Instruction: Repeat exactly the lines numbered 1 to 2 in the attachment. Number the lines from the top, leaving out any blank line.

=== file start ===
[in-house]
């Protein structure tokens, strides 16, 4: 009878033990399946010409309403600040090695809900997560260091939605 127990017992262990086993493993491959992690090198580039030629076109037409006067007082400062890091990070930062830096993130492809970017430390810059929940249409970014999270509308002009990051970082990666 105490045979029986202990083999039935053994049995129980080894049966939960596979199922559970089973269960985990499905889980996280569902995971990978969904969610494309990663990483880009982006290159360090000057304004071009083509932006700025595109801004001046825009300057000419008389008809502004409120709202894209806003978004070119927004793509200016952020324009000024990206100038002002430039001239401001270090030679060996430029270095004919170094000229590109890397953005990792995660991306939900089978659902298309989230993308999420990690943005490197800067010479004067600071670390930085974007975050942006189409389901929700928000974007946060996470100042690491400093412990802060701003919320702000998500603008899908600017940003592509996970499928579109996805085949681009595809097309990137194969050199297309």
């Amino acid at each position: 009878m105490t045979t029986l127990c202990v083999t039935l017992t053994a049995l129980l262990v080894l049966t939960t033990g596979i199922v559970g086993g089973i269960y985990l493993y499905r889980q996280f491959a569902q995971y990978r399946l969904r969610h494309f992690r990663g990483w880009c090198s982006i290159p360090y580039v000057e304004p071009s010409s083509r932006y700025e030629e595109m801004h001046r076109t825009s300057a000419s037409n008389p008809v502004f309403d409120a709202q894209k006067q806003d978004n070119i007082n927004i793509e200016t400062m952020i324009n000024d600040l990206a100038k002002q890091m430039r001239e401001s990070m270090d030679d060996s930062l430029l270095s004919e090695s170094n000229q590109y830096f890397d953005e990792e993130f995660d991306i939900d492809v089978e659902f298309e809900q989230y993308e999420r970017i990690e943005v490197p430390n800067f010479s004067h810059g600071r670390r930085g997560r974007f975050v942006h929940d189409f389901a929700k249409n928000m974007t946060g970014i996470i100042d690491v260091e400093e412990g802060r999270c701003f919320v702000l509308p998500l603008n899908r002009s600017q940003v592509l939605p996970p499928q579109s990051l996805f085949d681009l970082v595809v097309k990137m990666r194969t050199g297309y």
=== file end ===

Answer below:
[in-house]
């Protein structure tokens, strides 16, 4: 009878033990399946010409309403600040090695809900997560260091939605 127990017992262990086993493993491959992690090198580039030629076109037409006067007082400062890091990070930062830096993130492809970017430390810059929940249409970014999270509308002009990051970082990666 105490045979029986202990083999039935053994049995129980080894049966939960596979199922559970089973269960985990499905889980996280569902995971990978969904969610494309990663990483880009982006290159360090000057304004071009083509932006700025595109801004001046825009300057000419008389008809502004409120709202894209806003978004070119927004793509200016952020324009000024990206100038002002430039001239401001270090030679060996430029270095004919170094000229590109890397953005990792995660991306939900089978659902298309989230993308999420990690943005490197800067010479004067600071670390930085974007975050942006189409389901929700928000974007946060996470100042690491400093412990802060701003919320702000998500603008899908600017940003592509996970499928579109996805085949681009595809097309990137194969050199297309």